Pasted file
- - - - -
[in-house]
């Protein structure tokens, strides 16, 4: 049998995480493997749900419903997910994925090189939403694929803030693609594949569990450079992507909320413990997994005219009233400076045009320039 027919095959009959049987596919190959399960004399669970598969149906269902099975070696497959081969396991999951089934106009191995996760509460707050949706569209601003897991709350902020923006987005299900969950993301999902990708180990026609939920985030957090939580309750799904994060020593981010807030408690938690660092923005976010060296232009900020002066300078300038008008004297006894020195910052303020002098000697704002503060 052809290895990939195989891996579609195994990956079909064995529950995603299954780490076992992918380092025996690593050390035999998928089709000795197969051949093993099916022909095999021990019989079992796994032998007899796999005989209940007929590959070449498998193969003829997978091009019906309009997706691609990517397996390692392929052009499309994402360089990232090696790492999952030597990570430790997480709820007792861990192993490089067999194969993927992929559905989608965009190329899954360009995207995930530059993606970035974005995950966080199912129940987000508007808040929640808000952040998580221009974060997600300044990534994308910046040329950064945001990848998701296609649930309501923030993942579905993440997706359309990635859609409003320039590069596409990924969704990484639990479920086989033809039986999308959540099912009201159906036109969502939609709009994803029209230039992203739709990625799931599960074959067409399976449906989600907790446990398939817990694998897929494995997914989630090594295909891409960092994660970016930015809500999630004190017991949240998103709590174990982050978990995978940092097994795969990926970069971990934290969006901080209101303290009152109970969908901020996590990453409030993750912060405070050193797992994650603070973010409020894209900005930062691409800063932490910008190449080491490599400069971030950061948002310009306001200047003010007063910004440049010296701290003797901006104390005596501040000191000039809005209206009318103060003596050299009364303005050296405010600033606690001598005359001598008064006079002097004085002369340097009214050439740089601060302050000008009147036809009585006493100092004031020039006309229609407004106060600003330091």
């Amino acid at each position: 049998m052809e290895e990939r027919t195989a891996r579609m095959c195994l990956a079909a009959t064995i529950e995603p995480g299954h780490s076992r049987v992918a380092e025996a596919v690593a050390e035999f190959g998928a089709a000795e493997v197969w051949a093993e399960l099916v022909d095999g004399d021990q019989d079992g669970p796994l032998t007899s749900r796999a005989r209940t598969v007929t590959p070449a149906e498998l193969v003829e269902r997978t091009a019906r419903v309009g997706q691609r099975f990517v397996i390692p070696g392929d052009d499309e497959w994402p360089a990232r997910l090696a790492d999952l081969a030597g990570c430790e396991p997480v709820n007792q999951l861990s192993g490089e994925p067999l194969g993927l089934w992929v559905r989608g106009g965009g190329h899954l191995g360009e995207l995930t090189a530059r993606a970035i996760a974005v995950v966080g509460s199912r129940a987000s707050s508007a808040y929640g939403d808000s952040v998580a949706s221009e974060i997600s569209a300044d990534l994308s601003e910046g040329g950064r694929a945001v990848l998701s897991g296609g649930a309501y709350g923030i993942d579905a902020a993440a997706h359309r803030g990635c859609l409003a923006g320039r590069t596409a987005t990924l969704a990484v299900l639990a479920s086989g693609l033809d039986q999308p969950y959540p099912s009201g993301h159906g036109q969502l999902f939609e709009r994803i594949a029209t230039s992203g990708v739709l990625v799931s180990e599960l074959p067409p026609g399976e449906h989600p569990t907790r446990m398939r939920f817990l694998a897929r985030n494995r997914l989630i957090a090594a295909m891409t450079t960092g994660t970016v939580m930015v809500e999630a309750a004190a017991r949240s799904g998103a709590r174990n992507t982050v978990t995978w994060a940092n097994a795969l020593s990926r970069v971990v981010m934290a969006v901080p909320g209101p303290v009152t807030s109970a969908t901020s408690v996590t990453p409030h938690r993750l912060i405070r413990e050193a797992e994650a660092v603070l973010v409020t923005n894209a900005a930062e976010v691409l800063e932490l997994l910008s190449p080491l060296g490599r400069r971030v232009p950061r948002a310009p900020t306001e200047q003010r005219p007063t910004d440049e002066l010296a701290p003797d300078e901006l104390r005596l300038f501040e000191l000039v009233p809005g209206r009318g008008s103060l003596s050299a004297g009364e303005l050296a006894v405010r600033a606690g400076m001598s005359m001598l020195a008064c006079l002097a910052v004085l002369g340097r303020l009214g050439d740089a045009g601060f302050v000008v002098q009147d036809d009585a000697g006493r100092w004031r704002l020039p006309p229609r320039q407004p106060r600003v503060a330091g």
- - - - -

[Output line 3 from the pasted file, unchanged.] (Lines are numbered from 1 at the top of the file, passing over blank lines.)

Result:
């Amino acid at each position: 049998m052809e290895e990939r027919t195989a891996r579609m095959c195994l990956a079909a009959t064995i529950e995603p995480g299954h780490s076992r049987v992918a380092e025996a596919v690593a050390e035999f190959g998928a089709a000795e493997v197969w051949a093993e399960l099916v022909d095999g004399d021990q019989d079992g669970p796994l032998t007899s749900r796999a005989r209940t598969v007929t590959p070449a149906e498998l193969v003829e269902r997978t091009a019906r419903v309009g997706q691609r099975f990517v397996i390692p070696g392929d052009d499309e497959w994402p360089a990232r997910l090696a790492d999952l081969a030597g990570c430790e396991p997480v709820n007792q999951l861990s192993g490089e994925p067999l194969g993927l089934w992929v559905r989608g106009g965009g190329h899954l191995g360009e995207l995930t090189a530059r993606a970035i996760a974005v995950v966080g509460s199912r129940a987000s707050s508007a808040y929640g939403d808000s952040v998580a949706s221009e974060i997600s569209a300044d990534l994308s601003e910046g040329g950064r694929a945001v990848l998701s897991g296609g649930a309501y709350g923030i993942d579905a902020a993440a997706h359309r803030g990635c859609l409003a923006g320039r590069t596409a987005t990924l969704a990484v299900l639990a479920s086989g693609l033809d039986q999308p969950y959540p099912s009201g993301h159906g036109q969502l999902f939609e709009r994803i594949a029209t230039s992203g990708v739709l990625v799931s180990e599960l074959p067409p026609g399976e449906h989600p569990t907790r446990m398939r939920f817990l694998a897929r985030n494995r997914l989630i957090a090594a295909m891409t450079t960092g994660t970016v939580m930015v809500e999630a309750a004190a017991r949240s799904g998103a709590r174990n992507t982050v978990t995978w994060a940092n097994a795969l020593s990926r970069v971990v981010m934290a969006v901080p909320g209101p303290v009152t807030s109970a969908t901020s408690v996590t990453p409030h938690r993750l912060i405070r413990e050193a797992e994650a660092v603070l973010v409020t923005n894209a900005a930062e976010v691409l800063e932490l997994l910008s190449p080491l060296g490599r400069r971030v232009p950061r948002a310009p900020t306001e200047q003010r005219p007063t910004d440049e002066l010296a701290p003797d300078e901006l104390r005596l300038f501040e000191l000039v009233p809005g209206r009318g008008s103060l003596s050299a004297g009364e303005l050296a006894v405010r600033a606690g400076m001598s005359m001598l020195a008064c006079l002097a910052v004085l002369g340097r303020l009214g050439d740089a045009g601060f302050v000008v002098q009147d036809d009585a000697g006493r100092w004031r704002l020039p006309p229609r320039q407004p106060r600003v503060a330091g």